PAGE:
It’s also a lot more accessible to the public. Surrealism moved away from wry scribbles very quickly, until it was quite clear that Breton’s original concept had been butchered, but that’s ok. Surrealism at the beginning only began to truly get popular with people who made more accessible work. Elitism serves no purpose than to ostracize work from the people viewing it. The dynamic nature of art which is the reason why it never gets stale. Surrealism faded away in its original form and was replaced by something different. Let’s for now call this sub-genre of photomanipulation neo-surrealism, which would separate it from the old. Neo being a Greek prefix for young which is generally attached in this way to new versions of old things. While it does contain a lot of the same themes and it’s obviously influenced by the original artists, it is fundamentally different.

Ever since the advent of the internet, sites like behance, deviantart or abduzeedo have sprung up online full of young people creating things that emulate the things of the past to some extent but because of the tools used something new is created instead. Painting became digipainting, landscapes became Terragen work, and sculpture became 3D modelling and so on. Communities form and entirely different works from the industry standard are created online. Still commercially viable but quite different.

But these things go unnoticed by a lot of the people in the industry, mainly because while there is a lot of unique styles and thoughts, there are also a lot of things at the opposite end of the spectrum. The bar for acceptance is zero, so it’s really quite reasonable that people ignore the likes of Jonas De Ro or Erik Johansson when the rest of these communities are cluttered with awkward self-shots and bad fan art.
This isn’t the type of art typically found in an art gallery, nor are they intended to. The best people in these communities, the small amount of people who actually are professionals, generally work on the commercial side of graphics rather than the art side. But this is only a small minority, but their existence effects the scene, making the inclination of the scene vie towards commercialism. For the rest of these people, their work relies solely on the internet. Most aren’t exactly concept driven, but more a show of technical prowess and skill.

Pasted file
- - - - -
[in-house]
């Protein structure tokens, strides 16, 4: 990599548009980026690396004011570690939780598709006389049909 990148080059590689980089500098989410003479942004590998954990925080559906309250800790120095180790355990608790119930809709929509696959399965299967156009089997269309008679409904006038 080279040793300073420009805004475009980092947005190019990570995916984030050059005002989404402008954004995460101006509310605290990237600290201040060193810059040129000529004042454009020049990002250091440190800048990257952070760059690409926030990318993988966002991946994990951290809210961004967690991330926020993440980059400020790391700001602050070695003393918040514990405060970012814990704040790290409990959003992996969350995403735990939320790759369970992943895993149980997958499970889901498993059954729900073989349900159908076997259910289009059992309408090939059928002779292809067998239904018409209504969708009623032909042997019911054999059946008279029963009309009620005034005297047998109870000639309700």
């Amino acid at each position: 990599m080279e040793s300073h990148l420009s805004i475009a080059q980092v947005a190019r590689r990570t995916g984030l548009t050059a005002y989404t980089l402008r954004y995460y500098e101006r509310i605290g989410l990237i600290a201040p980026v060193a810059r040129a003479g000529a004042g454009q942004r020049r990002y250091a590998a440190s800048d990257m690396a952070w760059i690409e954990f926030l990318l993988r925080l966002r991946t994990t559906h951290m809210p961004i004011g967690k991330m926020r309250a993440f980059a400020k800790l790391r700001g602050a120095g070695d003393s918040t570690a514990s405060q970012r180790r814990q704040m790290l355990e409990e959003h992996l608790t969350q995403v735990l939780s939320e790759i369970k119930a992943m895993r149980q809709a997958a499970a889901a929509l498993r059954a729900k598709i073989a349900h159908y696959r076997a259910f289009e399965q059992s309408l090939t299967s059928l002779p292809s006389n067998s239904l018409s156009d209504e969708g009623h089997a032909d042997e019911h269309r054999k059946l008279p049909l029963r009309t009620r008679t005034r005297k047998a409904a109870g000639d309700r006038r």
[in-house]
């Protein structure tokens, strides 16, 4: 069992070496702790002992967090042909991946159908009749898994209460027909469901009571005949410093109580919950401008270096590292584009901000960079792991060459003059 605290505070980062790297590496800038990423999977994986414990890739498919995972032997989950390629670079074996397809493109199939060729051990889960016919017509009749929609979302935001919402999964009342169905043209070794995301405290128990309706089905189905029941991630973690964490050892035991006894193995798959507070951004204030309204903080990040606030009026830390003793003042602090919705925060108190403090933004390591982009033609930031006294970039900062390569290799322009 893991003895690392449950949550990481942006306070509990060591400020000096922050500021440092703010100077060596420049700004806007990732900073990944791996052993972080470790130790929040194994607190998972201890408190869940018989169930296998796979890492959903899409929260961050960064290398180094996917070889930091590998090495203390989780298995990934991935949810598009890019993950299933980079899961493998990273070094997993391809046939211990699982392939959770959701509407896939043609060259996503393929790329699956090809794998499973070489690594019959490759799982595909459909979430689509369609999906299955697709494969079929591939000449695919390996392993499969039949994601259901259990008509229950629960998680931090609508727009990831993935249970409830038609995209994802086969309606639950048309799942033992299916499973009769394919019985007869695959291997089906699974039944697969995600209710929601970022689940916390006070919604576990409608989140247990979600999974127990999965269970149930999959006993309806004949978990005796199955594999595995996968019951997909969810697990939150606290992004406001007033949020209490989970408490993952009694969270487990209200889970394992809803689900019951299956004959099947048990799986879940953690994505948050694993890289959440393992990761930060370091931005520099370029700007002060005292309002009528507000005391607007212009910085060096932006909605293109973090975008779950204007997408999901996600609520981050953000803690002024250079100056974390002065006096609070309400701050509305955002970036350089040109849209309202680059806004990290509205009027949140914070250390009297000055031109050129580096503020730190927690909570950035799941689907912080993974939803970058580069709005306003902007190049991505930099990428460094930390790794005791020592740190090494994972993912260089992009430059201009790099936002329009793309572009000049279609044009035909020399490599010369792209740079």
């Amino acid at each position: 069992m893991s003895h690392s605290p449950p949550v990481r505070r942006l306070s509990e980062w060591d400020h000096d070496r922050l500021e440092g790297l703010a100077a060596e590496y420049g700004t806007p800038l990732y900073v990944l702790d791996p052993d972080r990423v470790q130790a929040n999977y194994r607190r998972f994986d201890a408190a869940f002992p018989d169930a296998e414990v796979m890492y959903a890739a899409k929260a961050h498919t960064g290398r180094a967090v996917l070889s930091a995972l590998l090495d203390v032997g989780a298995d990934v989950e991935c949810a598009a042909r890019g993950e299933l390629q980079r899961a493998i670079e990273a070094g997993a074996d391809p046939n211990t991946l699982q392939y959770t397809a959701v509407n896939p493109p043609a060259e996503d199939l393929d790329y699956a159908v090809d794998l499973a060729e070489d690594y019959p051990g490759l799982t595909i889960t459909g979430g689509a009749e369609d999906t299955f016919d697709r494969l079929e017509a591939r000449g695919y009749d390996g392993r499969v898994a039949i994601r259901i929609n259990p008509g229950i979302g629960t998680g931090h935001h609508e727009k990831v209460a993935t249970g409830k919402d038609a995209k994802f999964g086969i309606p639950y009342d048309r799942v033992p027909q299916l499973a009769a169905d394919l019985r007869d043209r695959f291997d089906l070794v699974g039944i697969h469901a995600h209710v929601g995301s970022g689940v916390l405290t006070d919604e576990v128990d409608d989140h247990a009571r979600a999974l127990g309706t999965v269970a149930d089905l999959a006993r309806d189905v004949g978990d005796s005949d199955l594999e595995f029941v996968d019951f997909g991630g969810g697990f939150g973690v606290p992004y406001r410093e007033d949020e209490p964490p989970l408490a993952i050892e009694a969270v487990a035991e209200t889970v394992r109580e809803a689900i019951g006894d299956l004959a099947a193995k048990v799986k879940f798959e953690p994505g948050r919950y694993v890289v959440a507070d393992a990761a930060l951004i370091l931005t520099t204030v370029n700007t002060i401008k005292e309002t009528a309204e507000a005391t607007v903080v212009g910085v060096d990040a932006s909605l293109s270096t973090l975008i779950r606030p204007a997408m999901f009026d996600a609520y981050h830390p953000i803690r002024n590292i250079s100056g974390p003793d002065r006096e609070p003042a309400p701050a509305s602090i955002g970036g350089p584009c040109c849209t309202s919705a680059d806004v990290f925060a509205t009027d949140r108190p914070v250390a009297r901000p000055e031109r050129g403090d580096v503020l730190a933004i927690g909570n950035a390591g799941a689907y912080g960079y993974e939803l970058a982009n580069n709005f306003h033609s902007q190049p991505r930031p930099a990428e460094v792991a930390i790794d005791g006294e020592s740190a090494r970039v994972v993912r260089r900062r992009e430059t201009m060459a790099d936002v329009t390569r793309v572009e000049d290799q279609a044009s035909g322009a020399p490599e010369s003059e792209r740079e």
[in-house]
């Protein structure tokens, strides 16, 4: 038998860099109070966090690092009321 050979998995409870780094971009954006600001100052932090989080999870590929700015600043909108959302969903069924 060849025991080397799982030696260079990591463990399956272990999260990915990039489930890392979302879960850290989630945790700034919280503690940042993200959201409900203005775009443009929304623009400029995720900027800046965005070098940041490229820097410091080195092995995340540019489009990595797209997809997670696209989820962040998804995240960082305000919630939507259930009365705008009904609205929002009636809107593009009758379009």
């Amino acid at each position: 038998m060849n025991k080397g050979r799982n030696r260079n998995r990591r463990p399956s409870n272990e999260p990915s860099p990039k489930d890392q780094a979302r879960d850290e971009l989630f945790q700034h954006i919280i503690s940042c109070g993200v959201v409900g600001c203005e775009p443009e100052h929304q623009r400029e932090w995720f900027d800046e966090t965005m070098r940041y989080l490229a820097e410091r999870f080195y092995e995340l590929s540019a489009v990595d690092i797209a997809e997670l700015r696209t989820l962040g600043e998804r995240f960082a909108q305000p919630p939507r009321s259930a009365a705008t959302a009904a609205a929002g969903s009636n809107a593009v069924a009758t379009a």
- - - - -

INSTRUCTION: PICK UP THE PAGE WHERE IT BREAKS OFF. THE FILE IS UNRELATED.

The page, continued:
So, we’ve discussed one side of the influence to Erik Johansson’s work, the surrealism, but what about Photomanipulation itself?

It’s actually been around for a surprising amount of time, except again not using the same tools. Tampering with photos physically has been around as long as the actual photo. These traditional manipulations in the darkroom used ink, paint or airbrushes (which is where the term airbrushing comes from today) in creative ways to change the final product. The earliest known manipulation being 1860, which altered a photo of Abraham Lincoln to include the body of another man [4].

Most famously, standard photomanipulation was used to edit Nikolai Yezhov out of a photo with Joseph Stalin for propaganda purposes.

[link]

The lengths that people had to go to change photos was a lot more difficult than we have to do today. Photomanipulation is used a lot in pretty much every type of photography but a lot of it isn’t relevant to these “neo-surrealists”. A lot of the techniques are the same but the scope is entirely different.

[link]

This piece is a perfect example of modern day photomanipulation; it is the combination of several different photos which when combined creates a coherent image. This is relatively simple in comparison to some of his other works, only two images in comparison to dozens in some of his other works. In order for a piece to achieve realism, three things must be done, which Johansson outlines in his TEDtalks video. These three things are:

1) Perspective
2) Lighting
3) Seamless merging of photos

Without these things, the image just doesn’t work; realism is lost because parts of the image will stand out and not in a good way. The perspective in both images used are the same, the lighting is similar and the merging of the photos is completely seamless, the colour of the sheet was changed and some pentool work to merge the two images and the basic composition is down; making the work appear realistic.
Conceptually, this image seems to suggest taking the road of life for yourself, it’s a metaphorical saying but the piece takes it quite literally. This is similar to the original concept of surrealism, bringing metaphor and the unconscious to the canvas.

The colour palette of most of the work is green, which is to be expected considering it’s mostly a nature shot, but the image is saved from being monochromatic by the shirt, changing the colour scheme to an analogous. This is good in this situation because a colour further from green on the colour wheel would have created too much contrast and too much focus would be drawn on the person instead of what he is pulling. However, enough focus is brought to the man as a primary focal point that the viewer’s eyes can be led from him to the rest of the road. The eyes are drawn to that position now only because of the colour but also because it lays on one of the intersect points of the rule of thirds, where the eye naturally wanders to first.

Ideas aren’t static. They come from our perception of the world and are influenced by the ideas of the past. We stand on the shoulders of giants which is the only thing possible when the ceiling keeps getting higher and the lights keep going out. We’re in the middle of a technological renaissance and ideas are flying around quicker than ever. In the case of Erik Johansson, he has gone from surrealism to photomanipulation and combined the two. I call this neo-surrealism, he calls it impossible photography.

• [1] From Andre Breton’s “Surrealist manifesto”
• [2] From “Diary of a Genius” by Salvador Dali
• [3] Erik Johansson, TEDtalk – [link]
• [4] The Focal Encyclopedia of Photography